Renewal of Plan B's liquor license in question
Post by michael donnelly on 6/10/2012 5:00pm
The liquor license of a popular dance club in Madison is under scrutiny by the city.
Each year in June every liquor license in Madison expires. Most are renewed in bulk without discussion, but at the request of an alder a renewal can be "separated" from this bulk renewal. The Alcohol License Review Committee must explicitly vote to renew separated licenses, and citizens have the opportunity to speak for and against renewal.
Plan B at 924 Williamson St was first granted a liquor license in early 2009. Soon after the club opened, some neighbors complained about a number of issues they had, including ones related to noise, parking, and behavior of patrons.
That fall club owners Corey Gresen and Rico Sabatini began meeting quarterly with an advisory panel made up of members of the neighborhood and made several changes to accommodate the panel's requests. They leased 70 additional parking stalls, built a privacy fence, increased security staff, and made changes to the sound system and the building to limit sound outside the building.
While everyone agreed that the changes Plan B made were in the right direction, some neighbors were still bothered by the bass from the club's sound system, going so far as to move to sleep in different bedrooms. To ameliorate this, the panel wants Plan B to install 1/4" mass loaded vinyl (MLV) on the roof of the club, a recommendation from a 2011 report from an acoustical engineering firm. According to the report, "the good news is that, based on the [noise level] values determined, only a relatively small amount of attenuation will be needed to eliminate the problem."
Gresen and Sabatini believe that Plan B is already operating in compliance with the city's noise ordinances. Despite that they offered to install the MLV requested by the neighbors, estimated to cost $15,000, if the neighbors would support their plan for remodeling the second floor of the club so they could do both plans at once. The remodeling would not increase the capacity of the club, but according to Gresen and Sabatini the neighbors shot down the offer.
When Plan B and these neighbors were unable to come to an agreement, the neighbors asked Alder Marsha Rummel to have the ALRC separate renewal of the club's license. In a letter to the ALRC this spring, members of this neighborhood panel requested that the committee require Plan B to install the MLV in their room as a condition of renewal of their liquor license. "We are not trying to shut down Plan B," they wrote. "[T]he way Plan B has been operated has created a nuisance that has had a serious and negative impact on our families' health."
Rummel was disappointed that the neighbors and club owners couldn't come to an agreement. "As an alder, I've been trying to figure out a way to work with everybody to address the noise issues." She did request separation of the renewal, saying, "Nobody wants to take away their license. It's just a matter of fixing the building."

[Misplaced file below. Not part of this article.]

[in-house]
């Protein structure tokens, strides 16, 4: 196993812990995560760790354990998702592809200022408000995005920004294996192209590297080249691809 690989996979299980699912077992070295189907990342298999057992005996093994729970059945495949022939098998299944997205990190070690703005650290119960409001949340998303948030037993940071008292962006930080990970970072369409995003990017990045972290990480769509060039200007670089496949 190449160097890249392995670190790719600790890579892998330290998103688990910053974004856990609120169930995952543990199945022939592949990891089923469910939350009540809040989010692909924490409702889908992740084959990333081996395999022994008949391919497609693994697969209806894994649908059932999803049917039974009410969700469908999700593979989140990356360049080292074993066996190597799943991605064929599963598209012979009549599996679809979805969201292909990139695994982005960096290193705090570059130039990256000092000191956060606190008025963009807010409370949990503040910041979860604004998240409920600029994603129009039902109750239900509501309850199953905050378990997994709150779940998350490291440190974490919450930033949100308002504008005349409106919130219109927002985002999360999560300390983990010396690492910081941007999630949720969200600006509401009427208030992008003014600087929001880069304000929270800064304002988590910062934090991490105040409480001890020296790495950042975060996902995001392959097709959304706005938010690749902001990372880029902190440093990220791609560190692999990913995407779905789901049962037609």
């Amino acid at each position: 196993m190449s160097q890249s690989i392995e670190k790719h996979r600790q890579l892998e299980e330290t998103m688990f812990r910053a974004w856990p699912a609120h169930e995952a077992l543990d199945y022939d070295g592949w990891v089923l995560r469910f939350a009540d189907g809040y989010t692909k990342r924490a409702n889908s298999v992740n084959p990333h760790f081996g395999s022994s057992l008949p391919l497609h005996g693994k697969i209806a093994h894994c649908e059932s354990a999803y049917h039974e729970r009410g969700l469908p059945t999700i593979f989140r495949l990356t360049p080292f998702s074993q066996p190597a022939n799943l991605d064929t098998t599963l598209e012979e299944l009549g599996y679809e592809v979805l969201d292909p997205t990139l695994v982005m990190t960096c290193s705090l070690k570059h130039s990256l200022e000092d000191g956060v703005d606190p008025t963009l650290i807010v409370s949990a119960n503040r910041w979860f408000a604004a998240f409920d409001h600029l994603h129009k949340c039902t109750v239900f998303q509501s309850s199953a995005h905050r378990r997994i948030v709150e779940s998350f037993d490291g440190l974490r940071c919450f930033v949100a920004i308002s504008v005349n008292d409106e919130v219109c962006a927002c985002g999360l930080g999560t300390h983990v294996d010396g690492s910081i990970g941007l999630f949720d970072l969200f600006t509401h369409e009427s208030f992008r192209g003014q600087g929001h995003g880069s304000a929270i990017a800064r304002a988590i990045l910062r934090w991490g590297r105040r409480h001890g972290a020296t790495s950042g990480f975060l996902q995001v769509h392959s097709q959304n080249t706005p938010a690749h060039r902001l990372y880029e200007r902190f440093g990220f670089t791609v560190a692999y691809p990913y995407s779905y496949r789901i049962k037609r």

Following the separation of Plan B's license renewal, Gresen and Sabatini commissioned a noise study of the neighborhood that would reflect their changes since the last one. This report measured noise levels at several points in the neighborhood where panel members live. According to the report, "noise levels at each of the measurement locations were dominated by traffic noise." Comparing measured noise levels with noise ordinances, the report concludes that "Plan B does not exceed the City of Madison Noise Ordinance."
Rummel agrees that the club does currently comply with noise ordinances (with the exception of one noise ticket from March), but is concerned that the decibel levels specified in the ordinances don't capture the way low frequency sound behaves. Low frequency sound is transmitted more easily through objects, and according to the 2011 report, "the human ear/brain combination easily distinguishes [bass music] signal from that of sustained background noise such as produced by the nearby HVAC fan."
Gersten and Sabatini have gone door to door and say most neighbors have no problem and support the club. They have circulated a petition to demonstrate community support of the club. Rummel believes that the ALRC meeting will provide "a venue for people to say what they think, and then the ALRC will have to decide."
The ALRC will meet to discuss Plan B's license renewal and that of several other establishments on Monday, June 11 at 3:00 pm in Room 357 of the City-County Building.
Michael Donnelly (@gomi_no_sensei) is president of dane101's board of directors, covers local politics, and assists Shane with technical management of the site. He also serves on the board of directors of the Tenant Resource Center. Originally from Rhode Island, Michael moved to Wisconsin in 1994 for school and to Madison in 1999 because Madison is excellent. He's been involved in dane101 since October, 2005.